The areas of infrastructural investment in the Philippines are unevenly distributed across industries. While the country boasts sophisticated communications infrastructure, modern transportation is severely lacking. The historically poor infrastructure has been the biggest drawback of the Philippines for businesspeople and investors over the past decades. Of the ASEAN-6 countries, the Philippines’ infrastructure ranks behind that of Singapore, Malaysia, and Thailand and is about on par with that of Indonesia and Vietnam.
With a high concentration of cell phone users, the cellular industry is booming in the Philippines. In some respects, the industry is more advanced and integrated here than even in the United States, with over five million people using their cell phones as digital wallets and using cellular networks for all of their financial transactions.
On the other hand, the country underinvests in its physical infrastructure year after year, consistently spending under 3% of annual GDP on it. The geographic nature of the country (mountainous islands) makes uniform improvements difficult and, as a result, the state of roadways varies from island to island (and even within the same island).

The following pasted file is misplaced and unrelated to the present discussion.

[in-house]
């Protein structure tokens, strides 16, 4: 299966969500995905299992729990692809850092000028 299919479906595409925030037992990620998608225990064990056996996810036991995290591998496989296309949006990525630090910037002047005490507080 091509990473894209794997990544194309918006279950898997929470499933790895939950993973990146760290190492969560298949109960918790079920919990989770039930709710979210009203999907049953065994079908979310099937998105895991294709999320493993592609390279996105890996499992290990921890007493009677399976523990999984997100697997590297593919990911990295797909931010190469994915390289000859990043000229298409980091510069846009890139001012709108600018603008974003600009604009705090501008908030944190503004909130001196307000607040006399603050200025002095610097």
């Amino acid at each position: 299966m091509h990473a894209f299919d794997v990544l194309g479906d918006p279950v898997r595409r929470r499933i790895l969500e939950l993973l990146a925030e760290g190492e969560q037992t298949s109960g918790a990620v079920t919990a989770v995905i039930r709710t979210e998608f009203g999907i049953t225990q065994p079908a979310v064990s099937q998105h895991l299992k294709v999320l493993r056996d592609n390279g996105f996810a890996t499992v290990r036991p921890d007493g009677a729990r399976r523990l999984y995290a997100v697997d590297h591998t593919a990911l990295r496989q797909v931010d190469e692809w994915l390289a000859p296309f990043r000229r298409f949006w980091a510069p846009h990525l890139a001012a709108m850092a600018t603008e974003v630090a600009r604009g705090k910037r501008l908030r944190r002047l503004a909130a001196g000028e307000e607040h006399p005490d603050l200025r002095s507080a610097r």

Buses, “jeepneys,” taxis, and electric scooters or tricycles are the most common forms of public transportation in a given city in the Philippines. Because of the island nature of the country, air and sea transport are important aspects of national infrastructure and generally are better-developed than land transport in the country.